Karen and I have found amazing community here in Dallas. First, with my good friend Eric and his wife Jill who welcomed us into their home with open arms. I do not know many people who would make the sacrifice Eric and Jill and their two girls have made for our family. We have become like family. Our conversations late at night after all our children have gone to bed have nourished my soul in a way I never thought possible. New life, springing from the death of my dreams.

We have found a church here in Dallas that is passionate about the things we are passionate about. Northaven United Methodist Church was and continues to lead the way in LGBTQ inclusion, they are on the front lines in the fight for social justice in our city, and our pastor has been arrested for protesting on behalf of immigrants in Washington D.C. We have a newfound excitement about going to church that I was beginning to doubt I would get back. New life, springing from the death of my dreams.

There is still pain and struggle for us. Oh how I long to be in vocational ministry once again. I do not know if that will ever be my lot again. I am still trying to come to terms with that and yet still find myself hoping, maybe hoping against hope, that this will happen somehow. But regardless of that I am able to look around and see new life springing up all around me. People told me the things I thought and spoke about were un-Christian, but I have seen without a shadow of a doubt that they indeed are not. I have a community. We will figure out our path in community. I believe that is what Resurrection Sunday is all about. Our paths may not be what we thought or hoped they would be, but we will figure them out, and we will journey them together…with Jesus at the center…and a community surrounding us.

Happy Resurrection Day my friends.

Christ is risen! Christ is risen indeed!

 

What is so good about Good Friday?

Good Friday

What can possibly be good about the day we humans did the worst thing we are capable of? This is the day we remember our deicide. This is the day which highlights the capacity for evil which lies within each of us. This is the day which shows us our propensity to join the mob who shouts “crucify!” This is the day which highlights our cowardice that even the most avid followers of Jesus would abandon and deny Him. So the question remains, what can be good about this most darkest of days of remembrance?

This day does not highlight our goodness. That much is for sure. What is good about Good Friday? God is good. God shows us just how good God is on Good Friday. We thirst for blood. We shout for death. We demand that the violent leader be given to us because the revolutionary teacher of love would rather heal the enemy than fight for the cause. We beat and batter the embodiment of love and grace and mercy. Good Friday shows us God’s response to our evil. While we are still sinners…while we still take part in deicide…while we cast lots for the garments of the Son of Man…God, with our nails in His hands, says “Abba forgive them, for they know not what they do.”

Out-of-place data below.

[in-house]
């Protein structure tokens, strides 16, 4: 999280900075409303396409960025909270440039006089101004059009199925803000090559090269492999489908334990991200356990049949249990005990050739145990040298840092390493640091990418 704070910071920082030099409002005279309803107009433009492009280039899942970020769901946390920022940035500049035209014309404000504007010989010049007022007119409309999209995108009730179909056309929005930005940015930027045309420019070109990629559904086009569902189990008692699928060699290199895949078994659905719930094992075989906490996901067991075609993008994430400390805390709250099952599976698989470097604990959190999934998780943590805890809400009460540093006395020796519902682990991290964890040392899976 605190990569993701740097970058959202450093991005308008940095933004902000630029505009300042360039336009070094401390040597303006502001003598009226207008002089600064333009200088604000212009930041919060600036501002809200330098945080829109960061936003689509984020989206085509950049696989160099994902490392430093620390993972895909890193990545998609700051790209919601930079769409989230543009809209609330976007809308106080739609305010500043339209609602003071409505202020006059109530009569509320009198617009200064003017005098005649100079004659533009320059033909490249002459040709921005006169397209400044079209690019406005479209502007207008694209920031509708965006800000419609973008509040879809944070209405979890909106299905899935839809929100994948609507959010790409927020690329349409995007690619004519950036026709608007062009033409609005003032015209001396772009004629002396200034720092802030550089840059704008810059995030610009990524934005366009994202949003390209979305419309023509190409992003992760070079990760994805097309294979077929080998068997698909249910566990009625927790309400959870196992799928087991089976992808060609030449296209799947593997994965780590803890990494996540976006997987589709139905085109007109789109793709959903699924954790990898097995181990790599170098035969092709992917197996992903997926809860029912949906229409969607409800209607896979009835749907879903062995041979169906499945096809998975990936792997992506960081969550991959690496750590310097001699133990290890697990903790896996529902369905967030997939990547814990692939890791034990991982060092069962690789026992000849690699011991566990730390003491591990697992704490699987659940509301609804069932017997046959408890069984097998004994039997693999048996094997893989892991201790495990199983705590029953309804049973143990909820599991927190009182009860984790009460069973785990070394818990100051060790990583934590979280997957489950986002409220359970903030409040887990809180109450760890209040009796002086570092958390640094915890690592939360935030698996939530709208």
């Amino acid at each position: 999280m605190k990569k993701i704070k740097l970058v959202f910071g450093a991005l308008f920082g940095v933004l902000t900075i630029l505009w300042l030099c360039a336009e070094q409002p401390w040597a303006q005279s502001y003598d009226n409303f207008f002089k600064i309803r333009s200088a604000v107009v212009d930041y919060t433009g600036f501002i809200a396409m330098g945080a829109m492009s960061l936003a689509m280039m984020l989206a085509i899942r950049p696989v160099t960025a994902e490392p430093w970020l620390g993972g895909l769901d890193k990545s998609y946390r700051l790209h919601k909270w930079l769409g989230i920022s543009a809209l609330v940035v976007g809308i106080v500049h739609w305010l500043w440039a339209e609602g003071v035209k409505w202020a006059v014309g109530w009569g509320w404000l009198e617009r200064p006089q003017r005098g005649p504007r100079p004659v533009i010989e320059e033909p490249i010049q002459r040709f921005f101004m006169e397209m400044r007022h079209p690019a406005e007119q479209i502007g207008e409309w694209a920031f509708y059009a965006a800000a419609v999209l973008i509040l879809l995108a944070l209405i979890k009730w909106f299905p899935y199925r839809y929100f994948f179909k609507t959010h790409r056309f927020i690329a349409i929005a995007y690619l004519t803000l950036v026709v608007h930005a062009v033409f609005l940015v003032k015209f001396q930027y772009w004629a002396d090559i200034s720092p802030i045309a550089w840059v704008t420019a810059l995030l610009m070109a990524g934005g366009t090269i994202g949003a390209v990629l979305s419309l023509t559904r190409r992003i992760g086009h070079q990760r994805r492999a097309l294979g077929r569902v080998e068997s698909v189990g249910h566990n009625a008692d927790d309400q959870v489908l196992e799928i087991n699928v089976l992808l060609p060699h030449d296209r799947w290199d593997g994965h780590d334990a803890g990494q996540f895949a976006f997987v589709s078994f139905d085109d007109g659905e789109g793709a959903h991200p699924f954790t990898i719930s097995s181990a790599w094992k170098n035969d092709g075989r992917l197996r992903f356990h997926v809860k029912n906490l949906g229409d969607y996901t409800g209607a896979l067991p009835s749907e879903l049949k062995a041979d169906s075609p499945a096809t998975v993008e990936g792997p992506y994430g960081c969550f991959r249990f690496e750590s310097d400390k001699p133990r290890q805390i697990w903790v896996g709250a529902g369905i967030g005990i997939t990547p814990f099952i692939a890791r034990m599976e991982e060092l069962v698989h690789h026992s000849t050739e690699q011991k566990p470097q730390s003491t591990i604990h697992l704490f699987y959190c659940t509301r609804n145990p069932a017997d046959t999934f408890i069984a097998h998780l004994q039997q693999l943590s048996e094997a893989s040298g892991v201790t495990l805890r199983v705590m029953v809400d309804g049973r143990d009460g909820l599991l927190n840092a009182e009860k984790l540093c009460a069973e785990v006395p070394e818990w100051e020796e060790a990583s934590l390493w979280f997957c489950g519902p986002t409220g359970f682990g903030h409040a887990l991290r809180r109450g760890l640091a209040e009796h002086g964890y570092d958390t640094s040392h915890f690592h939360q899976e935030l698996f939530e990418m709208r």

In many Protestant circles Good Friday has been reduced to a day of hopelessness. Our dreams of a Messiah have been crushed and we do not know what to do. Yes, there is some of that present in Good Friday, but that is a very shortsighted way to view this day of remembrance. Look upon the cross my friends. Look at our messiah. He was not a messiah in the way the Jews expected a messiah. Nor was he a messiah in the way many Christians expect Him to return one day. There is no violence in Him. None, that is, except for the violence He inflicts upon the institution of violence.

You see, in violence we feel we can put down or silence an enemy. This is why the cross was such an utterly tortuous experience. The Romans not only wanted the people on the cross to suffer, they wanted everyone who saw the crucifixion to draw back in terror. Jesus annihilates the institution of violence by willingly stepping into it. Jesus annihilates violence by taking away its power. By forgiving us in the midst of the worst act humanity is capable of Jesus robs violence of its greatest power. Jesus shows us light in the midst of our darkness. Jesus brings love to our hate. “While we were still sinners, Christ…died…for…us.”

This was not some cosmic balancing of the scales of justice where part of the Holy Trinity uses another part as His own sadistic sacrifice. No, this was God the Father, in God the Son, with the Holy Spirit, loving us while we hate Him. This was God showing us the full extent of His forgiveness and how He responds to evil. God responds to evil with love. This is God’s character. God’s character is never more fully revealed than it is as Jesus hangs on the cross.